A half hour later, he reached the southern edge of the mesa and stopped. He wiped his forehead and compared the latitude and longitude displayed on his GPS receiver to the coordinates on his map. He was getting close. He turned left and followed the sandstone trail along the edge of the bluff overlooking Beaver Valley some four hundred feet below. Twenty minutes later, as he passed over the crest of a gentle rise, he spotted a man lying prone on the trail up ahead. He trotted up to him, knelt down, and checked for vital signs.
The man was dead, the victim of a bullet to the back and another to the head. Rivera crouched. He drew his service pistol and scanned the area, studying each rock and tree, looking for any sign of another human being. The mesa was quiet except for the chirping of unseen birds and the rustling of junipers and sagebrush in the breeze. A minute passed before Rivera satisfied himself there was no one else in the area. He re-holstered his weapon and turned his attention to the victim.
Rivera estimated the man had been dead only a few hours. He extracted the victim’s wallet from the back pocket of his jeans and scanned his driver’s license. The victim’s name was William Whitlock, age forty-eight, from San Francisco.
Rivera called the Sheriff’s Department from his cell phone, reported the situation, and requested the Medical Examiner and mortuary staff be dispatched. After cordoning off the area with yellow crime scene tape, he removed the camera from his daypack and began photographing the corpse and the immediate area. As he did, he wondered what in the world Whitlock was doing out here all by himself. He had no backpack. No water, no food, no map, no compass. Hiking the high-desert backcountry without an adequate supply of water was tantamount to suicide, especially in an area so remote that timely assistance from fellow hikers was unlikely.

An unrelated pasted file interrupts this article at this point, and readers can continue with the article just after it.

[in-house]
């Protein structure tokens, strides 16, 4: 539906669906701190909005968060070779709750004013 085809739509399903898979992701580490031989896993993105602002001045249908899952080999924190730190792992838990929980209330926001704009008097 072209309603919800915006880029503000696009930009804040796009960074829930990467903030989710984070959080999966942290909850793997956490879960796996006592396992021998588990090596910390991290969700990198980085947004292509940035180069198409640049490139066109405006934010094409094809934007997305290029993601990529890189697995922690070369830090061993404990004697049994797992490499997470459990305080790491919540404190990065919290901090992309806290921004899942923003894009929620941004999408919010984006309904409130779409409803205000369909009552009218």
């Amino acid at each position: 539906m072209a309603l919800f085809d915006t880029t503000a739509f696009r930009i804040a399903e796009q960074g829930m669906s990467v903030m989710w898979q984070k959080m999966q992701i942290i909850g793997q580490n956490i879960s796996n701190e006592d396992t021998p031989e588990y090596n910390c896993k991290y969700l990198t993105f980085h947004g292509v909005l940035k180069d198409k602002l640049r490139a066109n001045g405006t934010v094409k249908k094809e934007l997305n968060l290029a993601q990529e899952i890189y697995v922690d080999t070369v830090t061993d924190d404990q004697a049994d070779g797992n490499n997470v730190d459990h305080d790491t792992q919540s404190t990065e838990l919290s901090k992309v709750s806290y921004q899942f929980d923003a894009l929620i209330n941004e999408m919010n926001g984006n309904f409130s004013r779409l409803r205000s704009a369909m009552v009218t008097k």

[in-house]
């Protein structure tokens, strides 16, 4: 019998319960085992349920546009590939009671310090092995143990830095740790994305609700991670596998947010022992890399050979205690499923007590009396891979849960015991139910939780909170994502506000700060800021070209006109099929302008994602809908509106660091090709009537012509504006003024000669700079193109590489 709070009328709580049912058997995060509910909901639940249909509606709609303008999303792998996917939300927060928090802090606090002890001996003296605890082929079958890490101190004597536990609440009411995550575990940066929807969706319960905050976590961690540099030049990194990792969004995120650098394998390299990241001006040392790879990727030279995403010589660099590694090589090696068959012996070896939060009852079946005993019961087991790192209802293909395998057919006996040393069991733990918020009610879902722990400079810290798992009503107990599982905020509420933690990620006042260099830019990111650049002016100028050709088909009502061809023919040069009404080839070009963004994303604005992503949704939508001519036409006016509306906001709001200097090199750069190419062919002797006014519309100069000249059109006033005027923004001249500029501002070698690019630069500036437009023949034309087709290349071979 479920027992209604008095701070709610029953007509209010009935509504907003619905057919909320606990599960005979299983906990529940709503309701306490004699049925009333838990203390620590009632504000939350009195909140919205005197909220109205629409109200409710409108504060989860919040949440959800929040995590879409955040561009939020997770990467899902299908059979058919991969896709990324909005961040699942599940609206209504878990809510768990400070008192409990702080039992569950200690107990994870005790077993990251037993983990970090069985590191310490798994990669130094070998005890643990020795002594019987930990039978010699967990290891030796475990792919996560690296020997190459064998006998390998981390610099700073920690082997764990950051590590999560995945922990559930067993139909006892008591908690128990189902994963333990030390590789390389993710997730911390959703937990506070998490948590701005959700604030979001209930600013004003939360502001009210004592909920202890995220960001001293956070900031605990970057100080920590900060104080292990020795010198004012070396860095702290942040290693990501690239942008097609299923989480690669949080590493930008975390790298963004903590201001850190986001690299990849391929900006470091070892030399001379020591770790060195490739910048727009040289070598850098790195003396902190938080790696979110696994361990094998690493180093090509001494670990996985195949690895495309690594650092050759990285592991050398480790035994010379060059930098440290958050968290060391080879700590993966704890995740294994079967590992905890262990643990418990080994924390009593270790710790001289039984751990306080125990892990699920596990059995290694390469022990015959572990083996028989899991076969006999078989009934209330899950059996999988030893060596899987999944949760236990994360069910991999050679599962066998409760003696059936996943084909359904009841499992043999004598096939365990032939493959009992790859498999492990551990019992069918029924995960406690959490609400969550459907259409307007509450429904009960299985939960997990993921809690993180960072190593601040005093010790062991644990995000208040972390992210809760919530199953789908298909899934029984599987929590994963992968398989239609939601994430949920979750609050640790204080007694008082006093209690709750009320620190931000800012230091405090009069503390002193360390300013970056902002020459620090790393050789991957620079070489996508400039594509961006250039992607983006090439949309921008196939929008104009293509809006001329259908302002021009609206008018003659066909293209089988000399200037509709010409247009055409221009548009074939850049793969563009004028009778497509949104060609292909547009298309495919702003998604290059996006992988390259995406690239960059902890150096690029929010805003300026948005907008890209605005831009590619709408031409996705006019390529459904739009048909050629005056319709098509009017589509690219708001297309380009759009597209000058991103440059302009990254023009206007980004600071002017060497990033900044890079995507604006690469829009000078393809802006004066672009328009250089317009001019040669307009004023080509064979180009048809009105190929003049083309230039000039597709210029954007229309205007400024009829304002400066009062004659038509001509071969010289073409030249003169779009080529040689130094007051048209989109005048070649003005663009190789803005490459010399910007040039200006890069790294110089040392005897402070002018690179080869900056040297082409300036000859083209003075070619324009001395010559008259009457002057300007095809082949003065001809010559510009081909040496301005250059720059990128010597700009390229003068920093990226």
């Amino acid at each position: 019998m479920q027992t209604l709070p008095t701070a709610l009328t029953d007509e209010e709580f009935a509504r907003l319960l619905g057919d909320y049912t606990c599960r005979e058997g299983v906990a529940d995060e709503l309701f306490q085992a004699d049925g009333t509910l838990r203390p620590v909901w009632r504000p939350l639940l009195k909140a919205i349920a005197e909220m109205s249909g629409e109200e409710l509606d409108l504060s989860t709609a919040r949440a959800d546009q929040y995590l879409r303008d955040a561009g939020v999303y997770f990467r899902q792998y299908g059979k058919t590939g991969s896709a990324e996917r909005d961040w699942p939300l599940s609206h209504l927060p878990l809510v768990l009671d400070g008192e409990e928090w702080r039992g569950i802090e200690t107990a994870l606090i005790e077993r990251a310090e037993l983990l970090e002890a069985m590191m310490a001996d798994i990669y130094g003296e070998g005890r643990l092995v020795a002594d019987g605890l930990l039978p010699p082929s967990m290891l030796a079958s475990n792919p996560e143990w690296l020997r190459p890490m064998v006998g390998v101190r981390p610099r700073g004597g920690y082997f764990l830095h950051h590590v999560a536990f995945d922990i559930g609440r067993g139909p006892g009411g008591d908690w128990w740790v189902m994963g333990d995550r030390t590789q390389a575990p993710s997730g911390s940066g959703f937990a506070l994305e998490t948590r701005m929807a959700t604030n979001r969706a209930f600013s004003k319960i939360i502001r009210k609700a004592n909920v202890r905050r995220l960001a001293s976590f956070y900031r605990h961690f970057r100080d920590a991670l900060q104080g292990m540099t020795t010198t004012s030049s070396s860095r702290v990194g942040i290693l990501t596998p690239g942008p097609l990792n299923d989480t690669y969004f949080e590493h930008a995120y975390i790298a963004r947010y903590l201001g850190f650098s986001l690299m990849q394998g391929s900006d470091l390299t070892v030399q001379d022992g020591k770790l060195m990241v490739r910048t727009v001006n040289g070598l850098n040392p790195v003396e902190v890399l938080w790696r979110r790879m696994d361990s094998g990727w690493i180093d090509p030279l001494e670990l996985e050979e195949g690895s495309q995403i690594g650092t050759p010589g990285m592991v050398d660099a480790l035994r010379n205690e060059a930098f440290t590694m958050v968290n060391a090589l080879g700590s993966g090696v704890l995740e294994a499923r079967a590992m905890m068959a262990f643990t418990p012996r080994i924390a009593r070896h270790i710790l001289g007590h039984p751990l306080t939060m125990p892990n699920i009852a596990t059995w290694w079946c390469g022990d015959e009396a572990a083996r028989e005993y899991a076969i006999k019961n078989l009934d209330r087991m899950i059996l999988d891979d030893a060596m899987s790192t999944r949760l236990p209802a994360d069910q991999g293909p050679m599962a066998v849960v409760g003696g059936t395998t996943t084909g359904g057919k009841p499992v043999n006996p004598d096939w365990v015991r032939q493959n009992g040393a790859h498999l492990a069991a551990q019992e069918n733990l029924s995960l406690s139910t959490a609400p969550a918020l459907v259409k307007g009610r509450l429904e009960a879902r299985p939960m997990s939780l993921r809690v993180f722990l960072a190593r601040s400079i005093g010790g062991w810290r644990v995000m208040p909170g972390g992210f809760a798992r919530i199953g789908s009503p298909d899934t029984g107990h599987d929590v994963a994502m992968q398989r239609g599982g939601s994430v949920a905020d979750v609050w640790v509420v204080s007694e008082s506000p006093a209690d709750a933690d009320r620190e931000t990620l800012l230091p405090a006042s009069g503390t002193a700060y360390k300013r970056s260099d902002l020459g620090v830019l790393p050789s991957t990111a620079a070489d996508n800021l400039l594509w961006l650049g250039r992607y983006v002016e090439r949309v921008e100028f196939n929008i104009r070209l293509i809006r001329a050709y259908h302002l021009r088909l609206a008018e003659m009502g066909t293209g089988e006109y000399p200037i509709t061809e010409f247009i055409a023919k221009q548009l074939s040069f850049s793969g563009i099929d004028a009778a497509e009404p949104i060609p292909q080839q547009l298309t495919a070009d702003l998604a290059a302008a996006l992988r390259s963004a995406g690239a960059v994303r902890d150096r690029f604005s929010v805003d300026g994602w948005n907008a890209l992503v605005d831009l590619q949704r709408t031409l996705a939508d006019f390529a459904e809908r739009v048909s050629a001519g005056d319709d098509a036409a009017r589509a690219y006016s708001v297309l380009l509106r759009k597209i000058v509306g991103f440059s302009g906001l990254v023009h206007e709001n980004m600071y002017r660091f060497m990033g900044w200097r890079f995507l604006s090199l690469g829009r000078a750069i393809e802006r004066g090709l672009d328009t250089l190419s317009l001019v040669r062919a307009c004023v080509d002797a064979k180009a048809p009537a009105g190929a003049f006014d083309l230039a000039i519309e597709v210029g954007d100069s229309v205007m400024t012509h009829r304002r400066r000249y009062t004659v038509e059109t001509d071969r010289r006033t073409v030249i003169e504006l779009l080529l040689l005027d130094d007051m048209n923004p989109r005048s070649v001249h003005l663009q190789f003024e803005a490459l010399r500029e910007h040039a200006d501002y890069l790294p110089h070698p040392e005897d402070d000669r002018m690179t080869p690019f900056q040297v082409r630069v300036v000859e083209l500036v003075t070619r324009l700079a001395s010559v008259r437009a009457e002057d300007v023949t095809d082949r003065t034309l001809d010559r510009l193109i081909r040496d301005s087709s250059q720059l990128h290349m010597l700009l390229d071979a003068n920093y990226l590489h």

Rivera emptied the man’s pockets. Besides the wallet, there was a set of General Motors keys, a plastic key card from the Big Horn Lodge in Moab, a few coins, and a handkerchief. His logical mind searched for a reason someone would shoot a hiker out in the middle of nowhere. The motive wasn’t robbery. The man’s wallet contained over six hundred dollars. He could think of no rational explanation.
While Rivera waited for the Medical Examiner to arrive, he examined the seldom-used trail along the edge of the bluff. It was barely visible, consisting of a subtle darkened indentation worn into the sandstone over the decades by the boots of passing hikers. Periodic cairns marked the route. He found nothing of interest until a distant blue object farther down the trail caught his eye. He walked toward it, finally recognizing it as a large backpack.
A folding trench shovel was fastened to the outside of the pack. He unhooked the shovel and set it aside. The backpack contained a half-empty three-liter bottle of water, trail mix snacks, a cell phone, a book of matches advertising a San Francisco restaurant, a map of the LaSal Mountains, a compass, two trowels wrapped in a dirty towel, a whiskbroom, and a camel-hair brush. A separate storage compartment in the top of the backpack contained a rigid cardboard box. He removed the box and opened the flaps. It contained something protected with several layers of bubble wrap.
Rivera lifted the object from the box, placed it on the ground, and carefully peeled away the bubble wrap. Under the protective plastic was a ten-inch ancient-Indian pot, white with black geometric markings, still caked with fresh dirt from its burial site. Whitlock was a pothunter, the very type of thief the protesters were railing against.
The threatening note left at the newspaper office instantly flashed in his mind.
The demonstration in downtown Moab had just taken on new and sinister proportions.